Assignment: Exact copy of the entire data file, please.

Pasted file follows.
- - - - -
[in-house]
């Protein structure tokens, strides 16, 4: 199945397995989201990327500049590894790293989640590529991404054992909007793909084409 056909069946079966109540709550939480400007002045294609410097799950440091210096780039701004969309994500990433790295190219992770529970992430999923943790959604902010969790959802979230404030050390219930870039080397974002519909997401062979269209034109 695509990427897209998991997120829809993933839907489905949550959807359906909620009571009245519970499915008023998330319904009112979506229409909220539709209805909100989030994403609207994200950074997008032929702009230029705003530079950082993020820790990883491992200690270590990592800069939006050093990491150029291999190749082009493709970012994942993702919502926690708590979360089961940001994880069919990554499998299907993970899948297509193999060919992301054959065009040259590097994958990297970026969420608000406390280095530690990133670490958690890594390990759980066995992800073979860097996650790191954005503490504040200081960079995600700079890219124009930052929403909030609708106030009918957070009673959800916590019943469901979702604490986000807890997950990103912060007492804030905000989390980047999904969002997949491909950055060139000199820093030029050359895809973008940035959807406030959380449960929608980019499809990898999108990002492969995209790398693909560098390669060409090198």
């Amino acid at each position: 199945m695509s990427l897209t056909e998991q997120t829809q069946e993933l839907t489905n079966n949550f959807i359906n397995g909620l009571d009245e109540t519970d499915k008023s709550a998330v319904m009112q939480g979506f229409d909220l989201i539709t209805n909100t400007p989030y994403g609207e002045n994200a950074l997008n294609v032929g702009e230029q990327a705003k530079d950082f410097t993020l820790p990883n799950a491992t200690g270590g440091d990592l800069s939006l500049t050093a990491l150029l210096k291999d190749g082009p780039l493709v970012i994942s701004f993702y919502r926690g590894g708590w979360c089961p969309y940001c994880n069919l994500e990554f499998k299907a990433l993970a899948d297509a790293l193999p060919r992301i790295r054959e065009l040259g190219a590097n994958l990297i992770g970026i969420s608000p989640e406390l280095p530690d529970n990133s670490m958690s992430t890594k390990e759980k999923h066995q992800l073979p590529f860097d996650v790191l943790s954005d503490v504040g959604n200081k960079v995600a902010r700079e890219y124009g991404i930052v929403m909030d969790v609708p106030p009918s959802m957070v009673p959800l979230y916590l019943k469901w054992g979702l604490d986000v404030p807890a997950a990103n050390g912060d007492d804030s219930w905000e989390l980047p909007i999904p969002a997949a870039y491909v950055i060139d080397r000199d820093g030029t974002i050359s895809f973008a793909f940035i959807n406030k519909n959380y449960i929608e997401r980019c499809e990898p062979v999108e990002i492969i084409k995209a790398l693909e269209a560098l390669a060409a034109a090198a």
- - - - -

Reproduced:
[in-house]
């Protein structure tokens, strides 16, 4: 199945397995989201990327500049590894790293989640590529991404054992909007793909084409 056909069946079966109540709550939480400007002045294609410097799950440091210096780039701004969309994500990433790295190219992770529970992430999923943790959604902010969790959802979230404030050390219930870039080397974002519909997401062979269209034109 695509990427897209998991997120829809993933839907489905949550959807359906909620009571009245519970499915008023998330319904009112979506229409909220539709209805909100989030994403609207994200950074997008032929702009230029705003530079950082993020820790990883491992200690270590990592800069939006050093990491150029291999190749082009493709970012994942993702919502926690708590979360089961940001994880069919990554499998299907993970899948297509193999060919992301054959065009040259590097994958990297970026969420608000406390280095530690990133670490958690890594390990759980066995992800073979860097996650790191954005503490504040200081960079995600700079890219124009930052929403909030609708106030009918957070009673959800916590019943469901979702604490986000807890997950990103912060007492804030905000989390980047999904969002997949491909950055060139000199820093030029050359895809973008940035959807406030959380449960929608980019499809990898999108990002492969995209790398693909560098390669060409090198």
């Amino acid at each position: 199945m695509s990427l897209t056909e998991q997120t829809q069946e993933l839907t489905n079966n949550f959807i359906n397995g909620l009571d009245e109540t519970d499915k008023s709550a998330v319904m009112q939480g979506f229409d909220l989201i539709t209805n909100t400007p989030y994403g609207e002045n994200a950074l997008n294609v032929g702009e230029q990327a705003k530079d950082f410097t993020l820790p990883n799950a491992t200690g270590g440091d990592l800069s939006l500049t050093a990491l150029l210096k291999d190749g082009p780039l493709v970012i994942s701004f993702y919502r926690g590894g708590w979360c089961p969309y940001c994880n069919l994500e990554f499998k299907a990433l993970a899948d297509a790293l193999p060919r992301i790295r054959e065009l040259g190219a590097n994958l990297i992770g970026i969420s608000p989640e406390l280095p530690d529970n990133s670490m958690s992430t890594k390990e759980k999923h066995q992800l073979p590529f860097d996650v790191l943790s954005d503490v504040g959604n200081k960079v995600a902010r700079e890219y124009g991404i930052v929403m909030d969790v609708p106030p009918s959802m957070v009673p959800l979230y916590l019943k469901w054992g979702l604490d986000v404030p807890a997950a990103n050390g912060d007492d804030s219930w905000e989390l980047p909007i999904p969002a997949a870039y491909v950055i060139d080397r000199d820093g030029t974002i050359s895809f973008a793909f940035i959807n406030k519909n959380y449960i929608e997401r980019c499809e990898p062979v999108e990002i492969i084409k995209a790398l693909e269209a560098l390669a060409a034109a090198a």